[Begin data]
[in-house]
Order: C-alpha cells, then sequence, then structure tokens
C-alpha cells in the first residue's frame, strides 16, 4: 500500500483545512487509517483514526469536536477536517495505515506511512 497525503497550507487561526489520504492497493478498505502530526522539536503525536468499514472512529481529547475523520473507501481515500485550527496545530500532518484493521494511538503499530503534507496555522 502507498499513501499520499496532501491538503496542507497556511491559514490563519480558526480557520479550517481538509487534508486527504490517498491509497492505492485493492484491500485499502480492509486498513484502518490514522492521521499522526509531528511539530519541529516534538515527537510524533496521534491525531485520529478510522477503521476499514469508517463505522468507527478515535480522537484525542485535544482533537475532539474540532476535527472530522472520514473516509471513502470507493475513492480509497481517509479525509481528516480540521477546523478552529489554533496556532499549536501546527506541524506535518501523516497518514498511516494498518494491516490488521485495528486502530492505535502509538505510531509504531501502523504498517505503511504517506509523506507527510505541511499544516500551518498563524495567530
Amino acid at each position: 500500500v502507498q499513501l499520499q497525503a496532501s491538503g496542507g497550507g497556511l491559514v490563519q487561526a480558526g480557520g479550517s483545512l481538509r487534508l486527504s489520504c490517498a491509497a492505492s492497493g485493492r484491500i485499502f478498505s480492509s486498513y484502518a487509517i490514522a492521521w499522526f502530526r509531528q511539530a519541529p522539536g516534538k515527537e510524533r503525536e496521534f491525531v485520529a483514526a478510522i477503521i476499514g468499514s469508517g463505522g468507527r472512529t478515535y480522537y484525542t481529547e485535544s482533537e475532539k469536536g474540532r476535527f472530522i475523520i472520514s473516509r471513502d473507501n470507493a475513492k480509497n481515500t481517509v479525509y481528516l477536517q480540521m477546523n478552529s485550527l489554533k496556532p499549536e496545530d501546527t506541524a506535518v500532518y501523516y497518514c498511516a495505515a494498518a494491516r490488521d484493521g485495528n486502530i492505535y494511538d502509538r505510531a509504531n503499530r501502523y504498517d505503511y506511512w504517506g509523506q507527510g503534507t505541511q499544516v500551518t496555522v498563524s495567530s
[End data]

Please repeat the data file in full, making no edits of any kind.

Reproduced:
[in-house]
Order: C-alpha cells, then sequence, then structure tokens
C-alpha cells in the first residue's frame, strides 16, 4: 500500500483545512487509517483514526469536536477536517495505515506511512 497525503497550507487561526489520504492497493478498505502530526522539536503525536468499514472512529481529547475523520473507501481515500485550527496545530500532518484493521494511538503499530503534507496555522 502507498499513501499520499496532501491538503496542507497556511491559514490563519480558526480557520479550517481538509487534508486527504490517498491509497492505492485493492484491500485499502480492509486498513484502518490514522492521521499522526509531528511539530519541529516534538515527537510524533496521534491525531485520529478510522477503521476499514469508517463505522468507527478515535480522537484525542485535544482533537475532539474540532476535527472530522472520514473516509471513502470507493475513492480509497481517509479525509481528516480540521477546523478552529489554533496556532499549536501546527506541524506535518501523516497518514498511516494498518494491516490488521485495528486502530492505535502509538505510531509504531501502523504498517505503511504517506509523506507527510505541511499544516500551518498563524495567530
Amino acid at each position: 500500500v502507498q499513501l499520499q497525503a496532501s491538503g496542507g497550507g497556511l491559514v490563519q487561526a480558526g480557520g479550517s483545512l481538509r487534508l486527504s489520504c490517498a491509497a492505492s492497493g485493492r484491500i485499502f478498505s480492509s486498513y484502518a487509517i490514522a492521521w499522526f502530526r509531528q511539530a519541529p522539536g516534538k515527537e510524533r503525536e496521534f491525531v485520529a483514526a478510522i477503521i476499514g468499514s469508517g463505522g468507527r472512529t478515535y480522537y484525542t481529547e485535544s482533537e475532539k469536536g474540532r476535527f472530522i475523520i472520514s473516509r471513502d473507501n470507493a475513492k480509497n481515500t481517509v479525509y481528516l477536517q480540521m477546523n478552529s485550527l489554533k496556532p499549536e496545530d501546527t506541524a506535518v500532518y501523516y497518514c498511516a495505515a494498518a494491516r490488521d484493521g485495528n486502530i492505535y494511538d502509538r505510531a509504531n503499530r501502523y504498517d505503511y506511512w504517506g509523506q507527510g503534507t505541511q499544516v500551518t496555522v498563524s495567530s